1) Alexandria is bending over backwards to find ways to try to slap an SUP on them. Thats the Alexandria way, put up roadblocks to development in as many ways possible.
2) A soda fountain? Really? If a few DR rez's have their panties in a bunch about a Walgreen's, they'd really scream if a soda fountain were proposed as that would been seen as competition to the beloved mom & pop charming local businesses (i.e. Dairy Godmother) that should be exempted from any competitive pressures.
3) Blog comments are not the best judge of community opinion, but apparently many people think one CVS's monopoly on spending is just fine. Should note that the general area is rather short on drug stores, since the one in Arlandria closed in anticipation of the redevelopment of a strip there, and years ago there was a Rite Aid as well which subsequently closed. Right now its the one CVS, or you have to schlep outside the neighborhood.
4) A lot of blog commenter are weak on reading comprehension and seem to think an existing building will be razed in order to build a suburban model store.
5) The Examiner article was pretty much lifted verbatim from Patch. Good riddance to them.
6) A lot of the retail DR rez say they love and want reminds me of why a lot of people buy Viking stoves. They buy it for the way they wished they cooked, not for how they actually cook. The retail is cute, but how useful is it? The proposed site has antique shops, a cell phone store, a laundramat, and something else, and in 20 years I've had no reason to set foot in any them. On the other hand, I'd appreciate the usefulness of a drugstore that is nearby to me and doesn't require that I have to get in my car and schlep across town or get out and schlep up and down Rt 1. I'm neither pro or anti Walgreens, but I don't see it as a detriment to my quality of life. If anything, I welcome more stores that have more useful things that I can buy in the neighborhood, so I can spend less wasted time going elsewhere to get them, AND creating less traffic constantly trekking in and out of the neighborhood.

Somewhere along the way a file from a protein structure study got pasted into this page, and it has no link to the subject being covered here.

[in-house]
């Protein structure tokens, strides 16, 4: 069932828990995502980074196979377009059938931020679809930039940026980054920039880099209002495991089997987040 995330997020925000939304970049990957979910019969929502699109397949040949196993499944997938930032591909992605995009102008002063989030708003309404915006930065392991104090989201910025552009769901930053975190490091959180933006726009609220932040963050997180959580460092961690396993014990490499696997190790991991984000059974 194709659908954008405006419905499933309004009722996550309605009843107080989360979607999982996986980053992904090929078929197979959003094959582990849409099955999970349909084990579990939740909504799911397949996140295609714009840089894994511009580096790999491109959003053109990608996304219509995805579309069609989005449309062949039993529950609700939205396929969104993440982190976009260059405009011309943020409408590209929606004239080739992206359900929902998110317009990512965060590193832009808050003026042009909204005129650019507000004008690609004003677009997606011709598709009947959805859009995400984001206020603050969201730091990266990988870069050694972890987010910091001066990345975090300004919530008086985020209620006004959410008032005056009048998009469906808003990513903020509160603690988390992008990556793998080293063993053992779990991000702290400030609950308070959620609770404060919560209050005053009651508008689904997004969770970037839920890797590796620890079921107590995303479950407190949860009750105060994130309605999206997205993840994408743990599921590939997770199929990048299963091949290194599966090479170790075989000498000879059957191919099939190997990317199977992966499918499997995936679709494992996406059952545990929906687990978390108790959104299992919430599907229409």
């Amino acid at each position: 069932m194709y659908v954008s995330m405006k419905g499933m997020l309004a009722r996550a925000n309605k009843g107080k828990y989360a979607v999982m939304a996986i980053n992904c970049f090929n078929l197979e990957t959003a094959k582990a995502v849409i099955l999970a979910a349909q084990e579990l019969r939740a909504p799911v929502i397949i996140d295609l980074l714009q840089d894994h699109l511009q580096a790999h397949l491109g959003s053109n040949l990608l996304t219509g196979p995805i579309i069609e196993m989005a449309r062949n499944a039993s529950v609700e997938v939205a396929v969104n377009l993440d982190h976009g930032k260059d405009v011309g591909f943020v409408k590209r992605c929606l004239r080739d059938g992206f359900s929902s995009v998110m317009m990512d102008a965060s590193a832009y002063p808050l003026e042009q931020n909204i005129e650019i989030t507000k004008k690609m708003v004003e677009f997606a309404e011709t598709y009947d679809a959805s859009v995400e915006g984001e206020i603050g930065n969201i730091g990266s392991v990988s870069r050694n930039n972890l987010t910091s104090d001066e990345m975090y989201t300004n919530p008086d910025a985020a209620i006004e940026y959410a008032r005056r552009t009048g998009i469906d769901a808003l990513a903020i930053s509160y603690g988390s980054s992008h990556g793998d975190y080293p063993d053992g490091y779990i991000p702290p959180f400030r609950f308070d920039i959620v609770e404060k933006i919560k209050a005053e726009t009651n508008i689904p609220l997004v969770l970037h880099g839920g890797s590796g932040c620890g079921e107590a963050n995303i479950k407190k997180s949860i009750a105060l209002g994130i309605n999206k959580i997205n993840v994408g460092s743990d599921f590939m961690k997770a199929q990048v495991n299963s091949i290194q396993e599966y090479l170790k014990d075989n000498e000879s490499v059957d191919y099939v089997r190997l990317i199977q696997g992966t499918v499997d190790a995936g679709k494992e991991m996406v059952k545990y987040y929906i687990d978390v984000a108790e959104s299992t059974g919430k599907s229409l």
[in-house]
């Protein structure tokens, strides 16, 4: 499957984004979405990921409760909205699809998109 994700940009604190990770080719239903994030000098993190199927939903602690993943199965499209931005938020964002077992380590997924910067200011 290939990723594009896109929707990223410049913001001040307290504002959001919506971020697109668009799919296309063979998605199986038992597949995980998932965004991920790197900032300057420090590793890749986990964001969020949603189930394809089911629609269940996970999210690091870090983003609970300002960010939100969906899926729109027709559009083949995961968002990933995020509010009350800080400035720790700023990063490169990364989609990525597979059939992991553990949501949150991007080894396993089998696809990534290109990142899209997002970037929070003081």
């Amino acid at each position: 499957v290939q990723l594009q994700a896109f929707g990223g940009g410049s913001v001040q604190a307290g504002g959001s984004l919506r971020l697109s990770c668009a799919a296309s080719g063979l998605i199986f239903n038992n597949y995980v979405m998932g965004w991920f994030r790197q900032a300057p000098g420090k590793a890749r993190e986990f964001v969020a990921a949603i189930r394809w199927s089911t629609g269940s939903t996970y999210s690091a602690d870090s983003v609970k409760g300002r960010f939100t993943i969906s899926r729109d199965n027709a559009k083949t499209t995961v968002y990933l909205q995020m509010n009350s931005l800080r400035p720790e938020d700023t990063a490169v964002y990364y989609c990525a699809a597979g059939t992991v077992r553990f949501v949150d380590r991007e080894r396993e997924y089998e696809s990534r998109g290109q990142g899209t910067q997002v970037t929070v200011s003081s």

At 11:14 AM, Anonymous Anonymous said...

The planned location for the Walgreens is like 100 yards from a CVS, so I don't think anyone will have a huge increase in convenience.

 
At 11:17 AM, Anonymous Anonymous said...

As a DR Resident let me add to Anonymous said.

1. True, but they also exploding in developmental in Potomac Yards and Braddock Road Metro area. Which I think would be an even better Walgreens location.

2. There is at least 2 ice cream/soda fountainish stores in DR. But there is plenty of competition, DR doesn't exists in a vacuum, it exist in a urban fabric with many many choice outside (DC Arlington, Fairfax) and several nearby (Old Town, Shirlington,Crystal City).

3. Walgreens should lobby that they will bring foot traffic and increase demand on Mt Vernon Ave. There are plenty of vacancies, under utilized lots up and down the ave. Higher demand will encourage development.
4. All true. But maybe Walgreens knows that if it wanted to raze or significantly alter the building their plans will almost immediately be shot down. This isn't the first time Walgreens has made a play at this location.
5. The Del Ray Patch has an excellent reporter.
6. I think most of DR are mourning the lost of the antique stores mostly. They have to face it, they are gone, no matter if Walgreens moves in or not. The market, electronic stores and the laundry I don't think will be missed, unless you live in one of the apartments nearby.

 
At 11:23 AM, Blogger Richard Layman said...

anon 1 -- that's why these issues are tough. The kind of retail that populates successful Main Streets tends to be for unnecessary stuff, like antiques.